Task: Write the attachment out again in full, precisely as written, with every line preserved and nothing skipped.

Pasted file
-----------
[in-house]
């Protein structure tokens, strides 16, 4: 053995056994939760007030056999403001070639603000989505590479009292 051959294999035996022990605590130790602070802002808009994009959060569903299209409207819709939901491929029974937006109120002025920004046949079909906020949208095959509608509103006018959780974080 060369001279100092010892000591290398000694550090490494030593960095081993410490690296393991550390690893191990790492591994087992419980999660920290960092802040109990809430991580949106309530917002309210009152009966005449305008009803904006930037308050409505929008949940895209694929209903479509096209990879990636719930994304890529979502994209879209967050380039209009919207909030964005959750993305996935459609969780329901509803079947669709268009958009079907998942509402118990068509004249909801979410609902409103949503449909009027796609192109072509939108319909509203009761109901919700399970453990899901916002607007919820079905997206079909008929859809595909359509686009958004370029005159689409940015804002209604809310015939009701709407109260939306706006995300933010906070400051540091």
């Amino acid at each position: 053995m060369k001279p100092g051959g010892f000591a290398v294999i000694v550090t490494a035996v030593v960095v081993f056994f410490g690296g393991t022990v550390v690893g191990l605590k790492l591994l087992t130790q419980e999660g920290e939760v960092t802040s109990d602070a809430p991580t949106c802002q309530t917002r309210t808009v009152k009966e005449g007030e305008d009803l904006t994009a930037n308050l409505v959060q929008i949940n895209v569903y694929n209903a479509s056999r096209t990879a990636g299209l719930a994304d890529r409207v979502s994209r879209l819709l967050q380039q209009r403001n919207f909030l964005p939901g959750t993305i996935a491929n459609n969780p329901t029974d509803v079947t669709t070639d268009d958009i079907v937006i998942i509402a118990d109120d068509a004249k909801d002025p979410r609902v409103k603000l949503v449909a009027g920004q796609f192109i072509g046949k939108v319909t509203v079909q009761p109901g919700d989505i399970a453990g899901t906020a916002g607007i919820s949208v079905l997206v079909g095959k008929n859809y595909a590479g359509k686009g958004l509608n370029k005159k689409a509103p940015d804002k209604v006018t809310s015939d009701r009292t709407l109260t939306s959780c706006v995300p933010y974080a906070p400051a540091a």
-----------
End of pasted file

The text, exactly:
[in-house]
């Protein structure tokens, strides 16, 4: 053995056994939760007030056999403001070639603000989505590479009292 051959294999035996022990605590130790602070802002808009994009959060569903299209409207819709939901491929029974937006109120002025920004046949079909906020949208095959509608509103006018959780974080 060369001279100092010892000591290398000694550090490494030593960095081993410490690296393991550390690893191990790492591994087992419980999660920290960092802040109990809430991580949106309530917002309210009152009966005449305008009803904006930037308050409505929008949940895209694929209903479509096209990879990636719930994304890529979502994209879209967050380039209009919207909030964005959750993305996935459609969780329901509803079947669709268009958009079907998942509402118990068509004249909801979410609902409103949503449909009027796609192109072509939108319909509203009761109901919700399970453990899901916002607007919820079905997206079909008929859809595909359509686009958004370029005159689409940015804002209604809310015939009701709407109260939306706006995300933010906070400051540091």
């Amino acid at each position: 053995m060369k001279p100092g051959g010892f000591a290398v294999i000694v550090t490494a035996v030593v960095v081993f056994f410490g690296g393991t022990v550390v690893g191990l605590k790492l591994l087992t130790q419980e999660g920290e939760v960092t802040s109990d602070a809430p991580t949106c802002q309530t917002r309210t808009v009152k009966e005449g007030e305008d009803l904006t994009a930037n308050l409505v959060q929008i949940n895209v569903y694929n209903a479509s056999r096209t990879a990636g299209l719930a994304d890529r409207v979502s994209r879209l819709l967050q380039q209009r403001n919207f909030l964005p939901g959750t993305i996935a491929n459609n969780p329901t029974d509803v079947t669709t070639d268009d958009i079907v937006i998942i509402a118990d109120d068509a004249k909801d002025p979410r609902v409103k603000l949503v449909a009027g920004q796609f192109i072509g046949k939108v319909t509203v079909q009761p109901g919700d989505i399970a453990g899901t906020a916002g607007i919820s949208v079905l997206v079909g095959k008929n859809y595909a590479g359509k686009g958004l509608n370029k005159k689409a509103p940015d804002k209604v006018t809310s015939d009701r009292t709407l109260t939306s959780c706006v995300p933010y974080a906070p400051a540091a």